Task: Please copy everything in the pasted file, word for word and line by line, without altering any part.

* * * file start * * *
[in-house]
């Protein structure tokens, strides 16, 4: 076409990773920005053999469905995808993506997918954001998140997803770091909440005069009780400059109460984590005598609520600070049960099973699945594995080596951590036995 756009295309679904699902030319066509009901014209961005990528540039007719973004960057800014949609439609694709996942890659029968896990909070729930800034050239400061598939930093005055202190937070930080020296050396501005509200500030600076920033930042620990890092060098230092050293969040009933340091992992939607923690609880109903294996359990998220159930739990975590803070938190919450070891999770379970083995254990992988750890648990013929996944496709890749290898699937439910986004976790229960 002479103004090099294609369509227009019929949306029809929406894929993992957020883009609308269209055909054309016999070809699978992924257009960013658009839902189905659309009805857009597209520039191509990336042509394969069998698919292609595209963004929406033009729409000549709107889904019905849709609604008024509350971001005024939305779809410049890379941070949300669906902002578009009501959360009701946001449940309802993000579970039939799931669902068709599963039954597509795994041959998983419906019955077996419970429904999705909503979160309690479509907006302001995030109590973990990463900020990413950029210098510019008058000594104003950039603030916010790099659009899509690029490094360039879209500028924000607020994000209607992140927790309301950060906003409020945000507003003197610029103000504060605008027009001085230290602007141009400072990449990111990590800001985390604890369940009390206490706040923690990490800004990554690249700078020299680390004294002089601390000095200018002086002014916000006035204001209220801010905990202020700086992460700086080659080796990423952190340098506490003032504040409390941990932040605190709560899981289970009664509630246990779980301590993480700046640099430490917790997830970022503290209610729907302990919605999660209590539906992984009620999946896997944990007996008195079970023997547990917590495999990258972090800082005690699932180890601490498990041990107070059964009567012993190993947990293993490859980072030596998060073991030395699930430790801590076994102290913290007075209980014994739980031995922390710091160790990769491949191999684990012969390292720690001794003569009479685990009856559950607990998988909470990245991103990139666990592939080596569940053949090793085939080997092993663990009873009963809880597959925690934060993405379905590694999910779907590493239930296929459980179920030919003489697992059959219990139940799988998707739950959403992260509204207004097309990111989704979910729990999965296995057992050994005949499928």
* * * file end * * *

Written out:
[in-house]
């Protein structure tokens, strides 16, 4: 076409990773920005053999469905995808993506997918954001998140997803770091909440005069009780400059109460984590005598609520600070049960099973699945594995080596951590036995 756009295309679904699902030319066509009901014209961005990528540039007719973004960057800014949609439609694709996942890659029968896990909070729930800034050239400061598939930093005055202190937070930080020296050396501005509200500030600076920033930042620990890092060098230092050293969040009933340091992992939607923690609880109903294996359990998220159930739990975590803070938190919450070891999770379970083995254990992988750890648990013929996944496709890749290898699937439910986004976790229960 002479103004090099294609369509227009019929949306029809929406894929993992957020883009609308269209055909054309016999070809699978992924257009960013658009839902189905659309009805857009597209520039191509990336042509394969069998698919292609595209963004929406033009729409000549709107889904019905849709609604008024509350971001005024939305779809410049890379941070949300669906902002578009009501959360009701946001449940309802993000579970039939799931669902068709599963039954597509795994041959998983419906019955077996419970429904999705909503979160309690479509907006302001995030109590973990990463900020990413950029210098510019008058000594104003950039603030916010790099659009899509690029490094360039879209500028924000607020994000209607992140927790309301950060906003409020945000507003003197610029103000504060605008027009001085230290602007141009400072990449990111990590800001985390604890369940009390206490706040923690990490800004990554690249700078020299680390004294002089601390000095200018002086002014916000006035204001209220801010905990202020700086992460700086080659080796990423952190340098506490003032504040409390941990932040605190709560899981289970009664509630246990779980301590993480700046640099430490917790997830970022503290209610729907302990919605999660209590539906992984009620999946896997944990007996008195079970023997547990917590495999990258972090800082005690699932180890601490498990041990107070059964009567012993190993947990293993490859980072030596998060073991030395699930430790801590076994102290913290007075209980014994739980031995922390710091160790990769491949191999684990012969390292720690001794003569009479685990009856559950607990998988909470990245991103990139666990592939080596569940053949090793085939080997092993663990009873009963809880597959925690934060993405379905590694999910779907590493239930296929459980179920030919003489697992059959219990139940799988998707739950959403992260509204207004097309990111989704979910729990999965296995057992050994005949499928």